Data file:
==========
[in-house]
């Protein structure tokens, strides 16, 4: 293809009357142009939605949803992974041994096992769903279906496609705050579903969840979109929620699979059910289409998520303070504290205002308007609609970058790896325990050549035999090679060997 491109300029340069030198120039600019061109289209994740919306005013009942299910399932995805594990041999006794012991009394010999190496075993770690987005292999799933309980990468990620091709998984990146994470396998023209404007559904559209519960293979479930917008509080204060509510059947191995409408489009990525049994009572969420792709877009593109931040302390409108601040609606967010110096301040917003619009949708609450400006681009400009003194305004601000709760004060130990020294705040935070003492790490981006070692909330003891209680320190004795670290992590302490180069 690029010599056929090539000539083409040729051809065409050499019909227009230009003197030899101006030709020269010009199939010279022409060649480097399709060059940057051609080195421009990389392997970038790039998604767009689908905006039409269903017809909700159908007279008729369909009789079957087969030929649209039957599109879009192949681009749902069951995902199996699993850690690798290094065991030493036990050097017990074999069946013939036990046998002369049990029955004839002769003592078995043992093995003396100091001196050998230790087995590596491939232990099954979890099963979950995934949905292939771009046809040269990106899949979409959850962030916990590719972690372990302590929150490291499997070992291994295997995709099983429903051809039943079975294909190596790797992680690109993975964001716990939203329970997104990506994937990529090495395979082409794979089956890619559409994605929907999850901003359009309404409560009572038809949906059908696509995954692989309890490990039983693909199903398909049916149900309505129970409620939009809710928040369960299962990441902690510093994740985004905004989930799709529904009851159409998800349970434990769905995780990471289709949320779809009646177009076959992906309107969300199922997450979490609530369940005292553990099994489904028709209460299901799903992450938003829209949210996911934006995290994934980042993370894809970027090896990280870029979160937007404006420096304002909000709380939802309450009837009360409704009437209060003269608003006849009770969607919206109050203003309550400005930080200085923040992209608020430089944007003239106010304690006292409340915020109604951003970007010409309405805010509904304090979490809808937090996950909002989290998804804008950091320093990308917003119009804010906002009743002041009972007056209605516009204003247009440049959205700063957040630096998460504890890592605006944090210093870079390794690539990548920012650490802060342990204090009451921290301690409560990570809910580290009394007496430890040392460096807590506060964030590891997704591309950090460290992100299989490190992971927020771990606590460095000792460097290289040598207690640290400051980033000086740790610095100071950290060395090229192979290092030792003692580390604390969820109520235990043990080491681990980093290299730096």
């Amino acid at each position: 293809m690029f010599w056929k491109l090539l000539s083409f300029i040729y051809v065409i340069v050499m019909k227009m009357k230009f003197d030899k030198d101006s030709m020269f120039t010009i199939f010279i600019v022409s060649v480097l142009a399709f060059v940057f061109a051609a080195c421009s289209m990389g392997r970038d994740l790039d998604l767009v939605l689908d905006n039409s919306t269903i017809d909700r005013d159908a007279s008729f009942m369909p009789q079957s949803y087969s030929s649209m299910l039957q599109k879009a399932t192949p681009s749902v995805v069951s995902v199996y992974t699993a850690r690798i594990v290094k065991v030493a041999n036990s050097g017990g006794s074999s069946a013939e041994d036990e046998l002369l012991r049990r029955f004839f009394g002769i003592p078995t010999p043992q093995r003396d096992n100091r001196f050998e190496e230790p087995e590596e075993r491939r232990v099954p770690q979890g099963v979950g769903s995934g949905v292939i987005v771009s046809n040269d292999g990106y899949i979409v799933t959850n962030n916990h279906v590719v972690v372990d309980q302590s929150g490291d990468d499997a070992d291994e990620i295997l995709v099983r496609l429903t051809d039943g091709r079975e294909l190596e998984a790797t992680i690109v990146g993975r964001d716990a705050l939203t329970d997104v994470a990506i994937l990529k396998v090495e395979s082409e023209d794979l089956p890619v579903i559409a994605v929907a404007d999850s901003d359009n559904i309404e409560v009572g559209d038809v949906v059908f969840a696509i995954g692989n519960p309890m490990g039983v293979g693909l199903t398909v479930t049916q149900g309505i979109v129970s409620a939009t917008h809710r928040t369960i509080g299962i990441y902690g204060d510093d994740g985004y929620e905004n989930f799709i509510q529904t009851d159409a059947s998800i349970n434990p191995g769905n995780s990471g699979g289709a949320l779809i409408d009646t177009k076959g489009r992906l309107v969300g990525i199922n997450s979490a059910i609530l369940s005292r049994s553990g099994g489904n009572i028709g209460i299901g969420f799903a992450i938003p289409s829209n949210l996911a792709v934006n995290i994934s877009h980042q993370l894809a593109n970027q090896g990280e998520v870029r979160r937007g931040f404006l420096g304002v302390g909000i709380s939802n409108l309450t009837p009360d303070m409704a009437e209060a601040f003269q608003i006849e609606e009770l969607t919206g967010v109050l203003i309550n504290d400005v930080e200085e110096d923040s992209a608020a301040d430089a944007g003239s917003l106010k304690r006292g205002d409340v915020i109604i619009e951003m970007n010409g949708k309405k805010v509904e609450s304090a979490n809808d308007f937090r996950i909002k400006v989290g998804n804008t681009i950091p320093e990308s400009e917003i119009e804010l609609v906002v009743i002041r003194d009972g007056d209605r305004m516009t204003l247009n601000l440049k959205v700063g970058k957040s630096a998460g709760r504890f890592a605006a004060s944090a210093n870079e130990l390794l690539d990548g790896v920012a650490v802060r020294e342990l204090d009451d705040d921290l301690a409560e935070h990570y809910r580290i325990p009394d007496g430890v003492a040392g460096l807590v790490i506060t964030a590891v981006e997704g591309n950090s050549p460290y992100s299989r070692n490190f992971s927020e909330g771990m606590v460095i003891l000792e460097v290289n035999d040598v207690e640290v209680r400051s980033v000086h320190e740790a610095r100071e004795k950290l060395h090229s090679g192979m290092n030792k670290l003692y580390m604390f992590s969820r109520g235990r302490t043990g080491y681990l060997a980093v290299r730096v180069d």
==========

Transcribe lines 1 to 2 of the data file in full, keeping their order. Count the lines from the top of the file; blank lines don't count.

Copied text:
[in-house]
């Protein structure tokens, strides 16, 4: 293809009357142009939605949803992974041994096992769903279906496609705050579903969840979109929620699979059910289409998520303070504290205002308007609609970058790896325990050549035999090679060997 491109300029340069030198120039600019061109289209994740919306005013009942299910399932995805594990041999006794012991009394010999190496075993770690987005292999799933309980990468990620091709998984990146994470396998023209404007559904559209519960293979479930917008509080204060509510059947191995409408489009990525049994009572969420792709877009593109931040302390409108601040609606967010110096301040917003619009949708609450400006681009400009003194305004601000709760004060130990020294705040935070003492790490981006070692909330003891209680320190004795670290992590302490180069 690029010599056929090539000539083409040729051809065409050499019909227009230009003197030899101006030709020269010009199939010279022409060649480097399709060059940057051609080195421009990389392997970038790039998604767009689908905006039409269903017809909700159908007279008729369909009789079957087969030929649209039957599109879009192949681009749902069951995902199996699993850690690798290094065991030493036990050097017990074999069946013939036990046998002369049990029955004839002769003592078995043992093995003396100091001196050998230790087995590596491939232990099954979890099963979950995934949905292939771009046809040269990106899949979409959850962030916990590719972690372990302590929150490291499997070992291994295997995709099983429903051809039943079975294909190596790797992680690109993975964001716990939203329970997104990506994937990529090495395979082409794979089956890619559409994605929907999850901003359009309404409560009572038809949906059908696509995954692989309890490990039983693909199903398909049916149900309505129970409620939009809710928040369960299962990441902690510093994740985004905004989930799709529904009851159409998800349970434990769905995780990471289709949320779809009646177009076959992906309107969300199922997450979490609530369940005292553990099994489904028709209460299901799903992450938003829209949210996911934006995290994934980042993370894809970027090896990280870029979160937007404006420096304002909000709380939802309450009837009360409704009437209060003269608003006849009770969607919206109050203003309550400005930080200085923040992209608020430089944007003239106010304690006292409340915020109604951003970007010409309405805010509904304090979490809808937090996950909002989290998804804008950091320093990308917003119009804010906002009743002041009972007056209605516009204003247009440049959205700063957040630096998460504890890592605006944090210093870079390794690539990548920012650490802060342990204090009451921290301690409560990570809910580290009394007496430890040392460096807590506060964030590891997704591309950090460290992100299989490190992971927020771990606590460095000792460097290289040598207690640290400051980033000086740790610095100071950290060395090229192979290092030792003692580390604390969820109520235990043990080491681990980093290299730096």